Traditionally information retrieval has been the concern of only a select few, manly people engaged in knowledge-intensive activities such as education and research and who have therefore required access to data in various forms (predominantly digital). However, in today’s world we use information retrieval systems in almost every aspect of our daily lives: retrieving an e-mail message received or sent on a specific date, to a specific person; finding something or someone on the web; searching a library book in an online library catalogue or in a digital library; searching for a song or finding a video on YouTube; and so on.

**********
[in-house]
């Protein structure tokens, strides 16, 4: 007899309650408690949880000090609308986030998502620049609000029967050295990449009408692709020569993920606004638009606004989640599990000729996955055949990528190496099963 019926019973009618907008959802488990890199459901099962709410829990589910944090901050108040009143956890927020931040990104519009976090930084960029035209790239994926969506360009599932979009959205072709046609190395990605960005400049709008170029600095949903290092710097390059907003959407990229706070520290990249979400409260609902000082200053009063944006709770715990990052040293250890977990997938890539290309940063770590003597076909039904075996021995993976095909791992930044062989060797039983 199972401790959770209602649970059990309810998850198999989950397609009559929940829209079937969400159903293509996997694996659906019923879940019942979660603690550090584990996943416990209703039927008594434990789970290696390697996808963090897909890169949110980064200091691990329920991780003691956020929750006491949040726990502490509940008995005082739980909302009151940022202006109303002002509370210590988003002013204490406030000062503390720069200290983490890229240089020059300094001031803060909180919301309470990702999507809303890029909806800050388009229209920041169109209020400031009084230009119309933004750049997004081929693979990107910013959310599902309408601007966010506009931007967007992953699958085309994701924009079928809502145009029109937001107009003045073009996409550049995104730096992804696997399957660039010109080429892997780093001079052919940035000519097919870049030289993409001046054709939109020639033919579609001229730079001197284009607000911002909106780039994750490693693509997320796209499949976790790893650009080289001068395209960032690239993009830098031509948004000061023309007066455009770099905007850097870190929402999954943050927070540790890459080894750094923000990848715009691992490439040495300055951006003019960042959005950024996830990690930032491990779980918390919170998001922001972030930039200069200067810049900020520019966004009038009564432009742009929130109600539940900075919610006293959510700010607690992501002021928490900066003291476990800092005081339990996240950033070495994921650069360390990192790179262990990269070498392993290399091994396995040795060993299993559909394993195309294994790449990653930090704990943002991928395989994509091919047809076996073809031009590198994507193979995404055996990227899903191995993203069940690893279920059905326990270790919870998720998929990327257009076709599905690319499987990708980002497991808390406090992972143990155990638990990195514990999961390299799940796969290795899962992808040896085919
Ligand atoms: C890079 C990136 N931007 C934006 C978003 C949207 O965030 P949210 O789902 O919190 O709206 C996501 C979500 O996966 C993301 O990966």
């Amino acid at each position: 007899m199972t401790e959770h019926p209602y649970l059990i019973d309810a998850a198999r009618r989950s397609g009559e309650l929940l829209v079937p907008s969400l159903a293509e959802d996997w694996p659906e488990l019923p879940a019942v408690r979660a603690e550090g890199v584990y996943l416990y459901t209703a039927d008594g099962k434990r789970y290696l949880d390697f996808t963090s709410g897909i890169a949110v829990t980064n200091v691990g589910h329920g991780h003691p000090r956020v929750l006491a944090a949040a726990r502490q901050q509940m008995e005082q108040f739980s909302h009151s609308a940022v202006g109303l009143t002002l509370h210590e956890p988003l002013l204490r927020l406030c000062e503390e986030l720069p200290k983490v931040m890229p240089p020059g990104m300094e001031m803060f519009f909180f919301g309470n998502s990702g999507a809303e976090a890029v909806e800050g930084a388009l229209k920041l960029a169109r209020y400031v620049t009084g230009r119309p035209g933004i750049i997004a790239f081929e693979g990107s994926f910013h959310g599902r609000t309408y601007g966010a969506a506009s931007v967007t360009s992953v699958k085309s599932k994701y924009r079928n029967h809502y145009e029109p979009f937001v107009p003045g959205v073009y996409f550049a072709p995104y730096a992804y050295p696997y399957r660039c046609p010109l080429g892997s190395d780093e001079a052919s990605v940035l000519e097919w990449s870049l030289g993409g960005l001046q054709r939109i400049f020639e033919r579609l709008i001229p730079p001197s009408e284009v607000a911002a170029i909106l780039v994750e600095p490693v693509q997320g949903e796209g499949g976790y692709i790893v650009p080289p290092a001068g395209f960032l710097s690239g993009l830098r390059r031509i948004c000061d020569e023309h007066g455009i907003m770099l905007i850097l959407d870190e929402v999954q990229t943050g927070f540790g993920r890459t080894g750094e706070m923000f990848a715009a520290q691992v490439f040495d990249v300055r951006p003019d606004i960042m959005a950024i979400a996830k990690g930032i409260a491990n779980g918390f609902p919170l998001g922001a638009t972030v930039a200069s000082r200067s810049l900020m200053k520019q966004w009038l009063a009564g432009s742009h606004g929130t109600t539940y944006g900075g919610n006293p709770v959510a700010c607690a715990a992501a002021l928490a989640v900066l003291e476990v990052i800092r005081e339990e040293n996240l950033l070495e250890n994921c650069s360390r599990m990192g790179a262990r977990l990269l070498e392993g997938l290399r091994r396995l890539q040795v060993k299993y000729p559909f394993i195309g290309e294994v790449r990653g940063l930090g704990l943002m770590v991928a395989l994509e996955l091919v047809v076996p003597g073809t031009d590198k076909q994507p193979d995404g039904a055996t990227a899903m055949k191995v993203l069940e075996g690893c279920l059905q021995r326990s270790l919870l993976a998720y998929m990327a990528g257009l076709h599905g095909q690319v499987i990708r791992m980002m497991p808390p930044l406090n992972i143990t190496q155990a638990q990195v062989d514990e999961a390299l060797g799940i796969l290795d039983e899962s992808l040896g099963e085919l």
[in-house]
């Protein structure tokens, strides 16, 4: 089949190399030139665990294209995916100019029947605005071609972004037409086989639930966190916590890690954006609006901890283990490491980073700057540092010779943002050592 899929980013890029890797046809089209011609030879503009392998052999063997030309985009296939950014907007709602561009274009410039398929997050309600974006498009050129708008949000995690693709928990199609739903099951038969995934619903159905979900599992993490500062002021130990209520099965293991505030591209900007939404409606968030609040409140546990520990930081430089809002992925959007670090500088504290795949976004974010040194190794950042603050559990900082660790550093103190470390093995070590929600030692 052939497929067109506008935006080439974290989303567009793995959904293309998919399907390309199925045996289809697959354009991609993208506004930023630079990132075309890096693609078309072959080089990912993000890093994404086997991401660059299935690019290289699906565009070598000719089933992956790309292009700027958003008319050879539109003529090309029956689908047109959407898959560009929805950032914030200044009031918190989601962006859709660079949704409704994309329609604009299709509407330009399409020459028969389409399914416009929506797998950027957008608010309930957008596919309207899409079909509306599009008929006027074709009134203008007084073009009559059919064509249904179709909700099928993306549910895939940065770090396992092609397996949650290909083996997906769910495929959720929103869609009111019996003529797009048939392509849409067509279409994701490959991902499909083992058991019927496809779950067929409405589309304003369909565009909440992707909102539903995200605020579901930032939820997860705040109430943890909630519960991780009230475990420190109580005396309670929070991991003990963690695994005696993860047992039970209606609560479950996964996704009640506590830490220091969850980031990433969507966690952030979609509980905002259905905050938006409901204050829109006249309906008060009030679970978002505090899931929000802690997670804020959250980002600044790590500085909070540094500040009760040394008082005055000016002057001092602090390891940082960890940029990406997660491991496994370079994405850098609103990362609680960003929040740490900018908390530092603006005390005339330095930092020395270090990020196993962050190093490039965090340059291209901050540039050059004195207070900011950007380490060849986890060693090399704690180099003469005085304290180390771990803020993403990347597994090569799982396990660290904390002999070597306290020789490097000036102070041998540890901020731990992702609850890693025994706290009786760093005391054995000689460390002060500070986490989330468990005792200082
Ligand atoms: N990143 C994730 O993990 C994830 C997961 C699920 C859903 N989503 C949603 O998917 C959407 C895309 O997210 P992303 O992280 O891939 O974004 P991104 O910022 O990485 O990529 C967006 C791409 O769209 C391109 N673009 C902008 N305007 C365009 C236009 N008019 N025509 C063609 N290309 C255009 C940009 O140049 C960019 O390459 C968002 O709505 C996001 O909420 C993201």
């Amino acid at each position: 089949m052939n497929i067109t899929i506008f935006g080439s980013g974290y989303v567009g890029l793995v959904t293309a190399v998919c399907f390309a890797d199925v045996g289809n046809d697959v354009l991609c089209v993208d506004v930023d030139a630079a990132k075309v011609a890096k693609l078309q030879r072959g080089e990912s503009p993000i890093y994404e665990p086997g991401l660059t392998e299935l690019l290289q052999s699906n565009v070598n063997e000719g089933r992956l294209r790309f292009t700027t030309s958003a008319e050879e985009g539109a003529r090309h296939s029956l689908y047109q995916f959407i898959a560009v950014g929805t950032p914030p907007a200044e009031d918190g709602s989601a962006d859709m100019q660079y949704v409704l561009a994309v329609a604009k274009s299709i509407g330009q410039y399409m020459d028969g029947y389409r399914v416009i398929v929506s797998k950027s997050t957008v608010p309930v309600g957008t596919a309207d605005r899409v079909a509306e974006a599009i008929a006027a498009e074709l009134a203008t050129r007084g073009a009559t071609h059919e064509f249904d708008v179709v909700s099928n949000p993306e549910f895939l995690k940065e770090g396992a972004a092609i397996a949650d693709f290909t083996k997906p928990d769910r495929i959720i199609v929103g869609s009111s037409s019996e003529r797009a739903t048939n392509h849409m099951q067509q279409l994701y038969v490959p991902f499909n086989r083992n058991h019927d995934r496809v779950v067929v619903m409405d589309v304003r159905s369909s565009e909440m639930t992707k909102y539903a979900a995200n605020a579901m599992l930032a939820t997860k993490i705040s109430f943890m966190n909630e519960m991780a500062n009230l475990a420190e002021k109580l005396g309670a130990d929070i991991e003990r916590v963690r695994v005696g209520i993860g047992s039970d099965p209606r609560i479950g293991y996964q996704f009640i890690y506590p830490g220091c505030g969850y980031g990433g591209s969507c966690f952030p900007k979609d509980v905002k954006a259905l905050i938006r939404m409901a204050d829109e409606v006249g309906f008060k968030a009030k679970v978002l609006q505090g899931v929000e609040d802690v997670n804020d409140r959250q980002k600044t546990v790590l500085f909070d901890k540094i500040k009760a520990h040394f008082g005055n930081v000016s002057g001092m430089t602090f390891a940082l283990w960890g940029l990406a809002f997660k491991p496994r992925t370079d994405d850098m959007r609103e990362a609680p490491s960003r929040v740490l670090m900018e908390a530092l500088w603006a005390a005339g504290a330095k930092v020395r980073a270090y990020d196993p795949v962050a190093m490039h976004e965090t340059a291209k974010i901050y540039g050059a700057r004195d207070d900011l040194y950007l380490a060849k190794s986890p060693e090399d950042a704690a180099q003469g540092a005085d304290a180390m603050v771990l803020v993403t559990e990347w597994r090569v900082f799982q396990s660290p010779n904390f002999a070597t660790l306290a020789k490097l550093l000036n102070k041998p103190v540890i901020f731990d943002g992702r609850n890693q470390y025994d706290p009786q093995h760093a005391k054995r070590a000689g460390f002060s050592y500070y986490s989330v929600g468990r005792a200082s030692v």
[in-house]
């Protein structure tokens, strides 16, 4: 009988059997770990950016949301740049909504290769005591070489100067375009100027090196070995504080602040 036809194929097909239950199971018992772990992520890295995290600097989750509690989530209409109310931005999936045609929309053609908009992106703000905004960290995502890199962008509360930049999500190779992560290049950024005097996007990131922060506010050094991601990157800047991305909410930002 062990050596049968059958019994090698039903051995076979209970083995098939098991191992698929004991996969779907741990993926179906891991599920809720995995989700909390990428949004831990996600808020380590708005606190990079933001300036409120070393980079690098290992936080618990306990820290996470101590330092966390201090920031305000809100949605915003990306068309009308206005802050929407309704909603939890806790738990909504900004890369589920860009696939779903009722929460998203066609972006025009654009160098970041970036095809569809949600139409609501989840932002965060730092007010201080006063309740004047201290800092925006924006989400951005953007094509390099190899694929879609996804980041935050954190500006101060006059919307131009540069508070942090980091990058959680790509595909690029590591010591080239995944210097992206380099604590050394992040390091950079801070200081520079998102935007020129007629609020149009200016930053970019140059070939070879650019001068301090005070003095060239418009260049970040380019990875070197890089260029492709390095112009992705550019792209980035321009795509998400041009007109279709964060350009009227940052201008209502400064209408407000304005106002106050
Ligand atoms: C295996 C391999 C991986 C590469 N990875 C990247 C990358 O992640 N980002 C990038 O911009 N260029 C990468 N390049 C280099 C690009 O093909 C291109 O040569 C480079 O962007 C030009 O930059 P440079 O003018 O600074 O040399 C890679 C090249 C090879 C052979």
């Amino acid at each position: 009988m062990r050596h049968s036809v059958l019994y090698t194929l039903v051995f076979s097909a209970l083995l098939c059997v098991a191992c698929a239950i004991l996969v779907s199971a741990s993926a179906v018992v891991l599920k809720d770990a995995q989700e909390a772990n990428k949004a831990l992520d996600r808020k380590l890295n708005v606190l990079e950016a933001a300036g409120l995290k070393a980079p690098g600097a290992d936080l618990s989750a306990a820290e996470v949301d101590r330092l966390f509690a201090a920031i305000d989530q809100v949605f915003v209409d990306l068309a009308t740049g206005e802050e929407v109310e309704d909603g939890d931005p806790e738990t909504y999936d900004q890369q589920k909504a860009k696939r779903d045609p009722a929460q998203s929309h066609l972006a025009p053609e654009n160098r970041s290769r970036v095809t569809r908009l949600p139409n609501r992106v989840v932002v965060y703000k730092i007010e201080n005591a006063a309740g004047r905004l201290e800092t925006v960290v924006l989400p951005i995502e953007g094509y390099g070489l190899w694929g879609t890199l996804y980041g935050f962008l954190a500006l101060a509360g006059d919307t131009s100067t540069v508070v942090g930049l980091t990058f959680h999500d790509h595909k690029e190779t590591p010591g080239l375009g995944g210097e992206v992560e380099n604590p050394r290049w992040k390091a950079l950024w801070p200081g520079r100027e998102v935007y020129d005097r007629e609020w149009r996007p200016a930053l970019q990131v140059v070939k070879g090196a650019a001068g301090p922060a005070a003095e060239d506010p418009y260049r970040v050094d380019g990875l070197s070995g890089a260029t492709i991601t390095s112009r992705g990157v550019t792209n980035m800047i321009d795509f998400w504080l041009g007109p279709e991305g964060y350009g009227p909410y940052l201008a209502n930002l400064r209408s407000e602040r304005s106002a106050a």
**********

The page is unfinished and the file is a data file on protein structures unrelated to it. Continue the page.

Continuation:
This proliferation of information retrieval not only in specific knowledge-intensive activities but also in our daily activities has brought new sets of challenges as well as opportunities, and these have resulted in a tremendous amount of research and development activities n information retrieval.
While the main aim of this course is to provide a blend of traditional and new approaches to information retrieval. The primary audience of this course is comprising the students of library and information science students.